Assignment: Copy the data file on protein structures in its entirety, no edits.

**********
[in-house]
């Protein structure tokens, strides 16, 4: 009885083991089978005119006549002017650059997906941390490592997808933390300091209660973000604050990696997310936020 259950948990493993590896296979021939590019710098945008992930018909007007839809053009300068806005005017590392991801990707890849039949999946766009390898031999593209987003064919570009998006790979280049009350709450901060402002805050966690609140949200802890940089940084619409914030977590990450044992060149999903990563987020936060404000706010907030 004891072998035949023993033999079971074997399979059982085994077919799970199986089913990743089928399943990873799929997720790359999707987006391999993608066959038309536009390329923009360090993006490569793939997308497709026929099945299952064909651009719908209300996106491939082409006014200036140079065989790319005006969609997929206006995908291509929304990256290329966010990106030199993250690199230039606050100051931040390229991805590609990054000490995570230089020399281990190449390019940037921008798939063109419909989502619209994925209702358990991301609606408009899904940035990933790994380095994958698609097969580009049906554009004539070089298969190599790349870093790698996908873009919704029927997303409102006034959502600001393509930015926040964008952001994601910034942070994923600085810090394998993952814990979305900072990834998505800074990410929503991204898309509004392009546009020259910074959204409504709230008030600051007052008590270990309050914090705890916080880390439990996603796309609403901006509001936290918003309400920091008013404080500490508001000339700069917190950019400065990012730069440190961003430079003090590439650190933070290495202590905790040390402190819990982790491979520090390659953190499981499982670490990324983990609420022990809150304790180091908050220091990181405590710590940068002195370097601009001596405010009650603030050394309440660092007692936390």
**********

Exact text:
[in-house]
């Protein structure tokens, strides 16, 4: 009885083991089978005119006549002017650059997906941390490592997808933390300091209660973000604050990696997310936020 259950948990493993590896296979021939590019710098945008992930018909007007839809053009300068806005005017590392991801990707890849039949999946766009390898031999593209987003064919570009998006790979280049009350709450901060402002805050966690609140949200802890940089940084619409914030977590990450044992060149999903990563987020936060404000706010907030 004891072998035949023993033999079971074997399979059982085994077919799970199986089913990743089928399943990873799929997720790359999707987006391999993608066959038309536009390329923009360090993006490569793939997308497709026929099945299952064909651009719908209300996106491939082409006014200036140079065989790319005006969609997929206006995908291509929304990256290329966010990106030199993250690199230039606050100051931040390229991805590609990054000490995570230089020399281990190449390019940037921008798939063109419909989502619209994925209702358990991301609606408009899904940035990933790994380095994958698609097969580009049906554009004539070089298969190599790349870093790698996908873009919704029927997303409102006034959502600001393509930015926040964008952001994601910034942070994923600085810090394998993952814990979305900072990834998505800074990410929503991204898309509004392009546009020259910074959204409504709230008030600051007052008590270990309050914090705890916080880390439990996603796309609403901006509001936290918003309400920091008013404080500490508001000339700069917190950019400065990012730069440190961003430079003090590439650190933070290495202590905790040390402190819990982790491979520090390659953190499981499982670490990324983990609420022990809150304790180091908050220091990181405590710590940068002195370097601009001596405010009650603030050394309440660092007692936390």